The Malta Independent 29 February 2020, Saturday

IMF calls on MFSA to take urgent action on shortcomings in bank supervision

Thursday, 28 February 2019, 14:54 Last update: about 13 months ago

The International Monetary Fund (IMF) has called on the Malta Financial Services Authority (MFSA) to take urgent action on shortcomings in bank supervision.

The MFSA should take timelier supervisory actions, increase the frequency of onsite inspections, make more use of monetary fines as part of the sanctioning regime, and ensure supervisory action is not delayed through judicial appeal, the IMF said in a new report.

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Supervision should focus on main risks (credit, liquidity, and compliance) and the adequacy of risk classification and provisioning. Further actions are needed to align the related-parties framework with the Basel Core Principles (BCP). Improving oversight of non-European Union (EU) branches is also important, it said.

The report says Malta’s financial sector is strongly connected with the rest of the world. While Malta has benefited from considerable financial inflows, the associated risks, especially related to money laundering and terrorism financing (ML/TF), need to be closely monitored and addressed.

“Banks are well capitalized, liquidity is ample, and profitability is healthy. However, core domestic banks’ high exposure to property-related loans, together with the rapid house price appreciation, poses a risk. The significant share of nonresident deposits in international and noncore domestic banks makes them vulnerable, but their exposure to the domestic economy is limited. While nonperforming loans remain below the euro area average, there are pockets of distressed corporate loans that continue to impact banks’ balance sheets.”

The system is sufficiently capitalized to absorb losses in the event of a severe macroeconomic shock, but risky exposures would lead to potential losses at a few small banks, the IMF warned.

“Under a stress event, large withdrawals of wholesale and nonresident deposits can put some banks under pressure. Contagion risk is estimated to be limited, but distress could impact smaller banks due to cross-border and cross-sectoral linkages. There is a need to closely monitor banks’ evolving business models to detect potential shifts in systemic risks, strengthen the stress test approaches, and enhance data quality and management.”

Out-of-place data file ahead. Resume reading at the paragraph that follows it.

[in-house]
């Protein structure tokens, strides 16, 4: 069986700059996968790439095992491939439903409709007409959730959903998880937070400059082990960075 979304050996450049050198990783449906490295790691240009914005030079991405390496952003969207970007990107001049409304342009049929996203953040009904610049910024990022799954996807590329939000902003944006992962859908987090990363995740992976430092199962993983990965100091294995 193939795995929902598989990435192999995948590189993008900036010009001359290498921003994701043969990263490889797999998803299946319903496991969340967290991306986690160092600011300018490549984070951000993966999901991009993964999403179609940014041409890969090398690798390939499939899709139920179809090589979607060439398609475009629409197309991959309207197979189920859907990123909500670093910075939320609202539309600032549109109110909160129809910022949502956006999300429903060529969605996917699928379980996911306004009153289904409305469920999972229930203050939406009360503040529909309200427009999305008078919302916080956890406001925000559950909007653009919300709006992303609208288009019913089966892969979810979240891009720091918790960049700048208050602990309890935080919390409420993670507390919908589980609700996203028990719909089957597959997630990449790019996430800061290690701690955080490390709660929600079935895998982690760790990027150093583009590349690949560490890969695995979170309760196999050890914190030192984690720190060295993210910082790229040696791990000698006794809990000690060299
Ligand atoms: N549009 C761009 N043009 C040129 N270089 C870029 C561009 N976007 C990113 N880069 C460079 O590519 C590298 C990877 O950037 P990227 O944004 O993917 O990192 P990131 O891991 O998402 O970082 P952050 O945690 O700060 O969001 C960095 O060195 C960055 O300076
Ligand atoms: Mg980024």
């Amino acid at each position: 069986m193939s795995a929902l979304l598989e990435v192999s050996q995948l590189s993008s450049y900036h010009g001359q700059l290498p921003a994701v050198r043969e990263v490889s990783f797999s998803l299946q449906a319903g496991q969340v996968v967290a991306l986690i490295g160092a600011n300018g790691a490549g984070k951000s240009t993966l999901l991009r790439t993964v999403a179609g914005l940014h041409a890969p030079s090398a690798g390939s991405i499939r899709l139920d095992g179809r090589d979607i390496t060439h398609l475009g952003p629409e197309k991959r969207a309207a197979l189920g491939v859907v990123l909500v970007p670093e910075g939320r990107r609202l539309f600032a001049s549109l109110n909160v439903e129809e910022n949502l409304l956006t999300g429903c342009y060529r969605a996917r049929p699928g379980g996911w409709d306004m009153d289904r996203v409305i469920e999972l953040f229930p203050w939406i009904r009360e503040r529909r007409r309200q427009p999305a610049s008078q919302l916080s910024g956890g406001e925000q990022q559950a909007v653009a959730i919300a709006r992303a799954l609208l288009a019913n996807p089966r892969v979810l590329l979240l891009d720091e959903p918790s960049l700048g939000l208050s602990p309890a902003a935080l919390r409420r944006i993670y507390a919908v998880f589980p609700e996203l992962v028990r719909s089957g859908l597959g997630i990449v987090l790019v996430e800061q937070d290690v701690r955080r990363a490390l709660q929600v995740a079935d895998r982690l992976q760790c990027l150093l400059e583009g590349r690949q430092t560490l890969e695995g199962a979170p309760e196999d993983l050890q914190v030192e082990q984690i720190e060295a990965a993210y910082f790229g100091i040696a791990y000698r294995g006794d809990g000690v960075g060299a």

The IMF also warned that the MFSA is substantially understaffed, which undermines its effectiveness and operational independence.

“The authorities should upgrade the MFSA’s operational capacity and grant it full autonomy over its recruitment. The authorities should develop a five-year plan to ensure sustained budgetary resources for the MFSA. Further steps should be taken to enhance checks and balances in the MFSA’s decision-making process.”

“Policies and procedures should be developed for the MFSA’s early intervention and resolution powers, including to mitigate legal risks. An administrative bank insolvency framework should be adopted, and the creditor hierarchy clarified. Responsibility for decisions on bank liquidation and insolvency post-license withdrawal should be shifted from the MFSA’s supervisory function to its resolution function. The MFSA and the Ministry for Finance (MFIN) should develop their internal crisis management plans,” the report says.

“The cross-border linkages of the large financial sector pose significant ML/TF risks, notably from foreign proceeds of crimes, which create challenges through growing reputational risks, pressure on correspondent banking relationships (CBR) and compliance costs. The fast-growing remote gaming activity, virtual-assets intermediation, and high demand for real estate and the Individual Investment Program (IIP) call for effective measures to contain financial integrity risks.”

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